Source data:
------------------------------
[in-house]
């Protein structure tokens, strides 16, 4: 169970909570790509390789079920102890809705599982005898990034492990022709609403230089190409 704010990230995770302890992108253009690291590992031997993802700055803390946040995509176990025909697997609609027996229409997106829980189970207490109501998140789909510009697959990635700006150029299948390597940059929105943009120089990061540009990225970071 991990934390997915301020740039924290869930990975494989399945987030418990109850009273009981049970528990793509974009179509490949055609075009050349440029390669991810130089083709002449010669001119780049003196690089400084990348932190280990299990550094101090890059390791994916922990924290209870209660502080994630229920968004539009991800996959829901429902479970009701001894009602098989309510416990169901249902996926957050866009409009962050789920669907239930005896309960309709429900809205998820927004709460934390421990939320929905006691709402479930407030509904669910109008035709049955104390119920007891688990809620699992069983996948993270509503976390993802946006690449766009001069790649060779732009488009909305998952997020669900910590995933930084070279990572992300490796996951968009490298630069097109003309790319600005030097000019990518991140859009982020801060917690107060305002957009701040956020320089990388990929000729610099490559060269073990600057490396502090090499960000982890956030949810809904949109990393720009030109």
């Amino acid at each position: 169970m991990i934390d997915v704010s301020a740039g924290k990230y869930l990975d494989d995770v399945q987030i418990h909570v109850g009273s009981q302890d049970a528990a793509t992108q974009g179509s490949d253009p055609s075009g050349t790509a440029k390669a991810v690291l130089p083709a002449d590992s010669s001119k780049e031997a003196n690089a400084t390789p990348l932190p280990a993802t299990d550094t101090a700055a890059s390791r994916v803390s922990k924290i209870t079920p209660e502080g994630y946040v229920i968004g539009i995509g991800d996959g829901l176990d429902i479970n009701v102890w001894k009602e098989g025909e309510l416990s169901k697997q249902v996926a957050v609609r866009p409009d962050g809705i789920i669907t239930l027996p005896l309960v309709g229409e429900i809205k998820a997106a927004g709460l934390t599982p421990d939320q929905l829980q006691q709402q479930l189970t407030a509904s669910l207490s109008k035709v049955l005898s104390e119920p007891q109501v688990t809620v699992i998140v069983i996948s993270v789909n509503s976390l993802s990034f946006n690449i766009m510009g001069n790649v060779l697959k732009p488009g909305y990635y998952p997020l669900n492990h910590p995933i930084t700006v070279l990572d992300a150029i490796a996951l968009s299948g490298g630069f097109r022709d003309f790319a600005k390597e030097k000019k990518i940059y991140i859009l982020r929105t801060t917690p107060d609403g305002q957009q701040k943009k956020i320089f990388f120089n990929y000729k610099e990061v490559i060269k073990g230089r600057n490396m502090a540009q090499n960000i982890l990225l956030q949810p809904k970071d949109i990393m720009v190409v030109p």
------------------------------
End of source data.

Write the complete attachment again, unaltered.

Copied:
[in-house]
């Protein structure tokens, strides 16, 4: 169970909570790509390789079920102890809705599982005898990034492990022709609403230089190409 704010990230995770302890992108253009690291590992031997993802700055803390946040995509176990025909697997609609027996229409997106829980189970207490109501998140789909510009697959990635700006150029299948390597940059929105943009120089990061540009990225970071 991990934390997915301020740039924290869930990975494989399945987030418990109850009273009981049970528990793509974009179509490949055609075009050349440029390669991810130089083709002449010669001119780049003196690089400084990348932190280990299990550094101090890059390791994916922990924290209870209660502080994630229920968004539009991800996959829901429902479970009701001894009602098989309510416990169901249902996926957050866009409009962050789920669907239930005896309960309709429900809205998820927004709460934390421990939320929905006691709402479930407030509904669910109008035709049955104390119920007891688990809620699992069983996948993270509503976390993802946006690449766009001069790649060779732009488009909305998952997020669900910590995933930084070279990572992300490796996951968009490298630069097109003309790319600005030097000019990518991140859009982020801060917690107060305002957009701040956020320089990388990929000729610099490559060269073990600057490396502090090499960000982890956030949810809904949109990393720009030109």
């Amino acid at each position: 169970m991990i934390d997915v704010s301020a740039g924290k990230y869930l990975d494989d995770v399945q987030i418990h909570v109850g009273s009981q302890d049970a528990a793509t992108q974009g179509s490949d253009p055609s075009g050349t790509a440029k390669a991810v690291l130089p083709a002449d590992s010669s001119k780049e031997a003196n690089a400084t390789p990348l932190p280990a993802t299990d550094t101090a700055a890059s390791r994916v803390s922990k924290i209870t079920p209660e502080g994630y946040v229920i968004g539009i995509g991800d996959g829901l176990d429902i479970n009701v102890w001894k009602e098989g025909e309510l416990s169901k697997q249902v996926a957050v609609r866009p409009d962050g809705i789920i669907t239930l027996p005896l309960v309709g229409e429900i809205k998820a997106a927004g709460l934390t599982p421990d939320q929905l829980q006691q709402q479930l189970t407030a509904s669910l207490s109008k035709v049955l005898s104390e119920p007891q109501v688990t809620v699992i998140v069983i996948s993270v789909n509503s976390l993802s990034f946006n690449i766009m510009g001069n790649v060779l697959k732009p488009g909305y990635y998952p997020l669900n492990h910590p995933i930084t700006v070279l990572d992300a150029i490796a996951l968009s299948g490298g630069f097109r022709d003309f790319a600005k390597e030097k000019k990518i940059y991140i859009l982020r929105t801060t917690p107060d609403g305002q957009q701040k943009k956020i320089f990388f120089n990929y000729k610099e990061v490559i060269k073990g230089r600057n490396m502090a540009q090499n960000i982890l990225l956030q949810p809904k970071d949109i990393m720009v190409v030109p």